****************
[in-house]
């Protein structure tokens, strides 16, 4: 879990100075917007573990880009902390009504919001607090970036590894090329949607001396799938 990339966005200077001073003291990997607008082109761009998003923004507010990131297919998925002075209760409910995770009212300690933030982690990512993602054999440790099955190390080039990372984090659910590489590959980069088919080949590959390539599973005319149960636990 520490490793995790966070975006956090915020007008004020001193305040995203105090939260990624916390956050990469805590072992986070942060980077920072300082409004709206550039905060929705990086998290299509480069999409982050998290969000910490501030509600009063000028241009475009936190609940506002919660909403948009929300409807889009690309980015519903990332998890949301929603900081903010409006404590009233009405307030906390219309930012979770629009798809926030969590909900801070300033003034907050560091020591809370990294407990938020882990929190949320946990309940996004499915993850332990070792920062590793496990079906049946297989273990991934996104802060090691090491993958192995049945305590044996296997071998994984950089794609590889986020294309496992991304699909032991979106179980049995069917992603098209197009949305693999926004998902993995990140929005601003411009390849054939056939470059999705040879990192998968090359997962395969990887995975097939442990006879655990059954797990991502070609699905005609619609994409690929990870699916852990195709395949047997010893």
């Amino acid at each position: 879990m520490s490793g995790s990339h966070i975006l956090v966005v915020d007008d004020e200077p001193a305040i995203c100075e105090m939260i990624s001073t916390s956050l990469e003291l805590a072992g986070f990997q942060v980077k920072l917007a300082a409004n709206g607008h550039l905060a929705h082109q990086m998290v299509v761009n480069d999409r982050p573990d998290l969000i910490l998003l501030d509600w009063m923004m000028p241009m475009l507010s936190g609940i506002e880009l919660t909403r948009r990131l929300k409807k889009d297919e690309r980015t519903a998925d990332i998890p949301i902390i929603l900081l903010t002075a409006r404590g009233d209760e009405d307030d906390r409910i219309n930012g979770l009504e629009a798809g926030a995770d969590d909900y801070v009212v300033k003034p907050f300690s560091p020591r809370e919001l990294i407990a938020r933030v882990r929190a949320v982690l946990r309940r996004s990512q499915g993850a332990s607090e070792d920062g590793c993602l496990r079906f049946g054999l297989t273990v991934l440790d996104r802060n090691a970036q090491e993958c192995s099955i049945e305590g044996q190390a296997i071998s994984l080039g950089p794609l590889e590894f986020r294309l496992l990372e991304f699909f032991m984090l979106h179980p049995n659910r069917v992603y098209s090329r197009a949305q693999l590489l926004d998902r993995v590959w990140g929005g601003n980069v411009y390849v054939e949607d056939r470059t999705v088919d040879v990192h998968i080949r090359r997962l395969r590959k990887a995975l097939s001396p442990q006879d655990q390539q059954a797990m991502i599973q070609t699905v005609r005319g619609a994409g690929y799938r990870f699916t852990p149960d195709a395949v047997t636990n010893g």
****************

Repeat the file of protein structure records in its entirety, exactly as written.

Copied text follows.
[in-house]
């Protein structure tokens, strides 16, 4: 879990100075917007573990880009902390009504919001607090970036590894090329949607001396799938 990339966005200077001073003291990997607008082109761009998003923004507010990131297919998925002075209760409910995770009212300690933030982690990512993602054999440790099955190390080039990372984090659910590489590959980069088919080949590959390539599973005319149960636990 520490490793995790966070975006956090915020007008004020001193305040995203105090939260990624916390956050990469805590072992986070942060980077920072300082409004709206550039905060929705990086998290299509480069999409982050998290969000910490501030509600009063000028241009475009936190609940506002919660909403948009929300409807889009690309980015519903990332998890949301929603900081903010409006404590009233009405307030906390219309930012979770629009798809926030969590909900801070300033003034907050560091020591809370990294407990938020882990929190949320946990309940996004499915993850332990070792920062590793496990079906049946297989273990991934996104802060090691090491993958192995049945305590044996296997071998994984950089794609590889986020294309496992991304699909032991979106179980049995069917992603098209197009949305693999926004998902993995990140929005601003411009390849054939056939470059999705040879990192998968090359997962395969990887995975097939442990006879655990059954797990991502070609699905005609619609994409690929990870699916852990195709395949047997010893």
């Amino acid at each position: 879990m520490s490793g995790s990339h966070i975006l956090v966005v915020d007008d004020e200077p001193a305040i995203c100075e105090m939260i990624s001073t916390s956050l990469e003291l805590a072992g986070f990997q942060v980077k920072l917007a300082a409004n709206g607008h550039l905060a929705h082109q990086m998290v299509v761009n480069d999409r982050p573990d998290l969000i910490l998003l501030d509600w009063m923004m000028p241009m475009l507010s936190g609940i506002e880009l919660t909403r948009r990131l929300k409807k889009d297919e690309r980015t519903a998925d990332i998890p949301i902390i929603l900081l903010t002075a409006r404590g009233d209760e009405d307030d906390r409910i219309n930012g979770l009504e629009a798809g926030a995770d969590d909900y801070v009212v300033k003034p907050f300690s560091p020591r809370e919001l990294i407990a938020r933030v882990r929190a949320v982690l946990r309940r996004s990512q499915g993850a332990s607090e070792d920062g590793c993602l496990r079906f049946g054999l297989t273990v991934l440790d996104r802060n090691a970036q090491e993958c192995s099955i049945e305590g044996q190390a296997i071998s994984l080039g950089p794609l590889e590894f986020r294309l496992l990372e991304f699909f032991m984090l979106h179980p049995n659910r069917v992603y098209s090329r197009a949305q693999l590489l926004d998902r993995v590959w990140g929005g601003n980069v411009y390849v054939e949607d056939r470059t999705v088919d040879v990192h998968i080949r090359r997962l395969r590959k990887a995975l097939s001396p442990q006879d655990q390539q059954a797990m991502i599973q070609t699905v005609r005319g619609a994409g690929y799938r990870f699916t852990p149960d195709a395949v047997t636990n010893g």